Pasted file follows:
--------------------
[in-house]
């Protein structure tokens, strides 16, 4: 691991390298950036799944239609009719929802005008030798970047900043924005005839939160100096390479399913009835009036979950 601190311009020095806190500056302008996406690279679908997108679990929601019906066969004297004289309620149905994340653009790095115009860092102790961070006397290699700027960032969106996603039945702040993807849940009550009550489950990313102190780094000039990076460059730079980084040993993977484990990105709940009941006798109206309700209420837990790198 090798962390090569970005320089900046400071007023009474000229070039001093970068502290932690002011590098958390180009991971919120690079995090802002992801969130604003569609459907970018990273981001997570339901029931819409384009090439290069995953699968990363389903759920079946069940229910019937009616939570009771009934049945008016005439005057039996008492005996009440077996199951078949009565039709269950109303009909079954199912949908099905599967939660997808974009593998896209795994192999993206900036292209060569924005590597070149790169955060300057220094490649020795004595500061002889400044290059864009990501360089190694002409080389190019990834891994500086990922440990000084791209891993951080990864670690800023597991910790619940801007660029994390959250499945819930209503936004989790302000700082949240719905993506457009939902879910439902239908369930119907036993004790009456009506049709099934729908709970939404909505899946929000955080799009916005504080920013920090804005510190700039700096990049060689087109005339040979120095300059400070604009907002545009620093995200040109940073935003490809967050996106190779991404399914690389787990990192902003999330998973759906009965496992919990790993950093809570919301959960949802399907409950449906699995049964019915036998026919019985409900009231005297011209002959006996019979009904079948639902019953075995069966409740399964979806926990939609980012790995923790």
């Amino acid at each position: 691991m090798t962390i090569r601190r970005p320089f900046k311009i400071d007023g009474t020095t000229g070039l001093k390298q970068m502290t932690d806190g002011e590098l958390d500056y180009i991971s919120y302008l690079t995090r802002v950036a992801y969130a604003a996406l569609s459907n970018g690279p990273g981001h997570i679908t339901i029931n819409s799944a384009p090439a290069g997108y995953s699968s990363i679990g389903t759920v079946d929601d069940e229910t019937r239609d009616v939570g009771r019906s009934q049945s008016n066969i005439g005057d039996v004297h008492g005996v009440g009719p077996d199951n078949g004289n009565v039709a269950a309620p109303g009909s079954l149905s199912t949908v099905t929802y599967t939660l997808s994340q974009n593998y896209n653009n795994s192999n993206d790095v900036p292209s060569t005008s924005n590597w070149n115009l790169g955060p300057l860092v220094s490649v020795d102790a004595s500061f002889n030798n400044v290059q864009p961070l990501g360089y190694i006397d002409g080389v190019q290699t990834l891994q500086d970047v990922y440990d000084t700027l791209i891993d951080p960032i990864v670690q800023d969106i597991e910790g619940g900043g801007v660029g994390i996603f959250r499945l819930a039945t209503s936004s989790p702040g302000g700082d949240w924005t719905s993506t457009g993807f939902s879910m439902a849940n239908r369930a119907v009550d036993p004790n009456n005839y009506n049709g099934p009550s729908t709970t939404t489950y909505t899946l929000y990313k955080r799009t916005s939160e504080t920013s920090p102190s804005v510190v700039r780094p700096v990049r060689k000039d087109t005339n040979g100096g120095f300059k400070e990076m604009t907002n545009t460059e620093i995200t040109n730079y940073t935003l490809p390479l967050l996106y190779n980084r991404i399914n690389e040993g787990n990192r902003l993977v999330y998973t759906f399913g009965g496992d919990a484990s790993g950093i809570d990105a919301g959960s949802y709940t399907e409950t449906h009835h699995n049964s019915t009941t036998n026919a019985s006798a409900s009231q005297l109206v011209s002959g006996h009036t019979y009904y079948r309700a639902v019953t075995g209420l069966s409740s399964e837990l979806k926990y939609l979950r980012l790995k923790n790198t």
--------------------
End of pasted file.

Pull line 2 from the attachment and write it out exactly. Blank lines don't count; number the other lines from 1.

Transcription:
């Protein structure tokens, strides 16, 4: 691991390298950036799944239609009719929802005008030798970047900043924005005839939160100096390479399913009835009036979950 601190311009020095806190500056302008996406690279679908997108679990929601019906066969004297004289309620149905994340653009790095115009860092102790961070006397290699700027960032969106996603039945702040993807849940009550009550489950990313102190780094000039990076460059730079980084040993993977484990990105709940009941006798109206309700209420837990790198 090798962390090569970005320089900046400071007023009474000229070039001093970068502290932690002011590098958390180009991971919120690079995090802002992801969130604003569609459907970018990273981001997570339901029931819409384009090439290069995953699968990363389903759920079946069940229910019937009616939570009771009934049945008016005439005057039996008492005996009440077996199951078949009565039709269950109303009909079954199912949908099905599967939660997808974009593998896209795994192999993206900036292209060569924005590597070149790169955060300057220094490649020795004595500061002889400044290059864009990501360089190694002409080389190019990834891994500086990922440990000084791209891993951080990864670690800023597991910790619940801007660029994390959250499945819930209503936004989790302000700082949240719905993506457009939902879910439902239908369930119907036993004790009456009506049709099934729908709970939404909505899946929000955080799009916005504080920013920090804005510190700039700096990049060689087109005339040979120095300059400070604009907002545009620093995200040109940073935003490809967050996106190779991404399914690389787990990192902003999330998973759906009965496992919990790993950093809570919301959960949802399907409950449906699995049964019915036998026919019985409900009231005297011209002959006996019979009904079948639902019953075995069966409740399964979806926990939609980012790995923790």